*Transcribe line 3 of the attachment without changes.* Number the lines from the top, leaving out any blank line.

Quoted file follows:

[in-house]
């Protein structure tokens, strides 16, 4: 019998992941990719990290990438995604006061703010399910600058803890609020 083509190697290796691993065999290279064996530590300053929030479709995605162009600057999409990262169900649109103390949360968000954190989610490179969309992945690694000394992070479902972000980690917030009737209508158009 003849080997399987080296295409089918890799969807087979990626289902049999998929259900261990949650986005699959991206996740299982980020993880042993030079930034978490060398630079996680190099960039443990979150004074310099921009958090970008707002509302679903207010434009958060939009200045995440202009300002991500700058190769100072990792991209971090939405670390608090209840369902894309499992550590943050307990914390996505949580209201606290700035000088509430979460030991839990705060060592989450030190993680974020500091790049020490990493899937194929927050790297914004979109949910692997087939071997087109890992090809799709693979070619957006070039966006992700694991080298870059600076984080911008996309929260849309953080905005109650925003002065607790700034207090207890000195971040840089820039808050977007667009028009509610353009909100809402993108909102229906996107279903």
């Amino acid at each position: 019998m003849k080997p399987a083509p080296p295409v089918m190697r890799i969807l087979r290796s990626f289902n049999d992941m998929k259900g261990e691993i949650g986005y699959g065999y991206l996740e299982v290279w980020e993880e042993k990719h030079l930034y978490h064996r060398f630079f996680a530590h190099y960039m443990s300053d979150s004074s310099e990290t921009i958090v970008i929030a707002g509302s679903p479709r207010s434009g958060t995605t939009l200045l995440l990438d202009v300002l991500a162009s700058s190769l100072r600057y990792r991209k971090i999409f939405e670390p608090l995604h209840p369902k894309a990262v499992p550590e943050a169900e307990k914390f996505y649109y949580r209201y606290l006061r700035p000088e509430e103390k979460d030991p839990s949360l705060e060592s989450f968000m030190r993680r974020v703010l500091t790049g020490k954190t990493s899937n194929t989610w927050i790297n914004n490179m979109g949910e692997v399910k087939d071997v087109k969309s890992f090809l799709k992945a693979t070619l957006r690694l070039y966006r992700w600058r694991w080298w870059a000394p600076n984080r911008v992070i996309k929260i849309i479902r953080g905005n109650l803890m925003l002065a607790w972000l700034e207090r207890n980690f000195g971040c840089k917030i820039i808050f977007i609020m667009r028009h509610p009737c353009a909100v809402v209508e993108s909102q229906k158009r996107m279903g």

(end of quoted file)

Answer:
């Amino acid at each position: 019998m003849k080997p399987a083509p080296p295409v089918m190697r890799i969807l087979r290796s990626f289902n049999d992941m998929k259900g261990e691993i949650g986005y699959g065999y991206l996740e299982v290279w980020e993880e042993k990719h030079l930034y978490h064996r060398f630079f996680a530590h190099y960039m443990s300053d979150s004074s310099e990290t921009i958090v970008i929030a707002g509302s679903p479709r207010s434009g958060t995605t939009l200045l995440l990438d202009v300002l991500a162009s700058s190769l100072r600057y990792r991209k971090i999409f939405e670390p608090l995604h209840p369902k894309a990262v499992p550590e943050a169900e307990k914390f996505y649109y949580r209201y606290l006061r700035p000088e509430e103390k979460d030991p839990s949360l705060e060592s989450f968000m030190r993680r974020v703010l500091t790049g020490k954190t990493s899937n194929t989610w927050i790297n914004n490179m979109g949910e692997v399910k087939d071997v087109k969309s890992f090809l799709k992945a693979t070619l957006r690694l070039y966006r992700w600058r694991w080298w870059a000394p600076n984080r911008v992070i996309k929260i849309i479902r953080g905005n109650l803890m925003l002065a607790w972000l700034e207090r207890n980690f000195g971040c840089k917030i820039i808050f977007i609020m667009r028009h509610p009737c353009a909100v809402v209508e993108s909102q229906k158009r996107m279903g």